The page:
Illinois Court Records

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This entry was originally written by Carol L. Maki and Michael John Neill for Red Book: American State, County, and Town Sources.

This article is part of
the Illinois Family History Research series.
History of Illinois
Illinois Vital Records
Census Records for Illinois
Background Sources for Illinois
Illinois Maps
Illinois Land Records
Illinois Probate Records
Illinois Court Records
Illinois Tax Records
Illinois Cemetery Records
Illinois Church Records
Illinois Military Records
Illinois Periodicals, Newspapers, and Manuscript Collections
Illinois Archives, Libraries, and Societies
Illinois Naturalization
Ethnic Groups of Illinois
Illinois County Resources
Map of Illinois


As the first nation to colonize Illinois, France was also the first to organize its judiciary system. The commandant of Illinois, under the control of the governor of Louisiana, had jurisdiction for major criminal and civil cases, but appointed town judges for each settlement to handle lesser cases. The first court of which there is any record in Illinois is the Provincial Council, established in 1722 for the primary jurisdiction of civil and criminal cases.

Before statehood, the county court for all of what is now the state of Illinois was established in 1779 by Virginia for its “Illinois County.” The court functioned within a revised version of the French law but with the influence of the English common law. Being in debt would have resulted in a jury trial and imprisonment. Although Virginia relinquished their “Illinois County” to the United States in 1784, no legal form of government replaced Virginia’s for what became Illinois until the Northwest Ordinance of 1787. The courts of quarter sessions existed from 1788 to 1805 and from 1809 to 1811. From 1788 to 1809 and from 1811 to 1818, the courts of common pleas were in effect. Orphans’ Courts existed from 1795 to 1805. Justice’s courts survived for only 1818, and circuit courts existed from 1795 to 1812 and from 1814 to 1818.

A system of circuit courts was established by the Illinois state constitution in 1818. These courts were held by circuit-riding justices of the Illinois Supreme Court, each circuit court covering one or more counties. Jurisdiction for these courts included criminal cases, civil suits for more than $20, appeals from the justices of the peace, and some naturalizations. Additional responsibilities have been added through the years, including local, county, and state judicial elections.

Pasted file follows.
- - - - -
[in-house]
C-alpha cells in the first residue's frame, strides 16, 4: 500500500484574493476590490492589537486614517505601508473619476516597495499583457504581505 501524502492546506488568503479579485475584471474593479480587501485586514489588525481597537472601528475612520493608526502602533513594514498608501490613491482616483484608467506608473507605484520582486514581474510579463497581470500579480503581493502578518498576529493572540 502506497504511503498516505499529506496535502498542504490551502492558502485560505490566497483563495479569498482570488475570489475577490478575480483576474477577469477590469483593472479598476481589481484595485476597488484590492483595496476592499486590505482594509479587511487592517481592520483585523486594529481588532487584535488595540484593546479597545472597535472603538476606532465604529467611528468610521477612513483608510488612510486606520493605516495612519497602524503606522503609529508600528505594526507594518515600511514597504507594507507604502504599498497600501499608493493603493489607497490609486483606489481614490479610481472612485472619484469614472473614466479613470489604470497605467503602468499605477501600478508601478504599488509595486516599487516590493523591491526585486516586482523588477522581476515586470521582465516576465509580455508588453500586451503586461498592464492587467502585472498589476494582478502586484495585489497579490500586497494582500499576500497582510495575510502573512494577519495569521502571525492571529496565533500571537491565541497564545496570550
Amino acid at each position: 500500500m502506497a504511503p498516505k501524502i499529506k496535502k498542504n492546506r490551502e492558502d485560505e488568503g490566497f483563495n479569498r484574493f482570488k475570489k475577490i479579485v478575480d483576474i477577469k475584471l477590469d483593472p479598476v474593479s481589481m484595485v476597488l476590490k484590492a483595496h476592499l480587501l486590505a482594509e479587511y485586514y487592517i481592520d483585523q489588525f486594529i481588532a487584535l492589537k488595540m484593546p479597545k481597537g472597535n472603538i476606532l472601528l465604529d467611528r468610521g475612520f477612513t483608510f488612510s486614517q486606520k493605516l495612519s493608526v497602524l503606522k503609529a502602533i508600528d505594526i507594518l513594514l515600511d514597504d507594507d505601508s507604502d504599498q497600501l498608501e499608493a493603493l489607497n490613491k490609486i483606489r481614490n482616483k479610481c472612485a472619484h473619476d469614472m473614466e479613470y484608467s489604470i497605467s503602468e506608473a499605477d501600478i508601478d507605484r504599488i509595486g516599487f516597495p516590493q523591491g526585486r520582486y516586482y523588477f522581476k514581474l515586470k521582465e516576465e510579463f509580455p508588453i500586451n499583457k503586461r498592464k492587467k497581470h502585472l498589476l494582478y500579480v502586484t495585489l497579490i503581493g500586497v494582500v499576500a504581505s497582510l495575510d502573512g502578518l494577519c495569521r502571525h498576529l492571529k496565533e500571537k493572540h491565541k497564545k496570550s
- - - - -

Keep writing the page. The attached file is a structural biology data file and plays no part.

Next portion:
Today the clerk of each circuit court is responsible for a wide variety of activities, among them selection of juries, maintaining court records, recording probate actions, and filing reports. Twenty-one circuit courts presently serve the state. Records of the circuit courts remain with their respective clerks except for those that have been archived or otherwise stored.

County courts were established in 1845 for only Cook and Jo Daviess counties. Three years later a statewide county court system was created. At that time county courts handled only probate cases (see Illinois Probate Records) and misdemeanors. Between 1848 and 1870 in counties not yet organized, the county judge also headed county commissioner’s court, which served the administrative functions of running daily county operations.

The constitution change in 1870 provided for uniformity in all Illinois county courts, with the exception of Cook County, which continues to have a uniquely functioning circuit court. Jurisdiction for county courts was restricted to probate, apprenticeship, and tax delinquency. Two years later, the county courts received responsibility for misdemeanors and for hearing appeals from justices of the peace. Additional responsibilities were added frequently, including divorces and adoptions. However, in 1964 the county courts of Illinois were technically absorbed by the circuit court serving that county, with the county judge acting as an associate justice of the circuit court.

Some of the county court records before absorption have been transferred to the Illinois Regional Archives Depository (IRAD) collections. Records there for St. Clair County, for example, date back to the eighteenth century. A survey of some of these files indicates that the following types of cases may be included in county court records: criminal and common law proceedings, “feeble-minded” petitions and warrants of commitment, insanity proceedings and case files, bankruptcy inventories, and condemnation of property for railroad use. The depository’s collections include limited files from these courts, some predating 1800.

The highest level of judicial power in Illinois is the state supreme court. It exercises appellate jurisdiction except in those cases in which it exercises original jurisdiction. Beginning in 1818, the supreme court convened at the seat of the state government. From 1848 to 1897 it met at one of the state’s three grand divisions, and since 1897 it has held its sessions at Springfield. The Illinois State Archives holds numerous records from the state supreme court.

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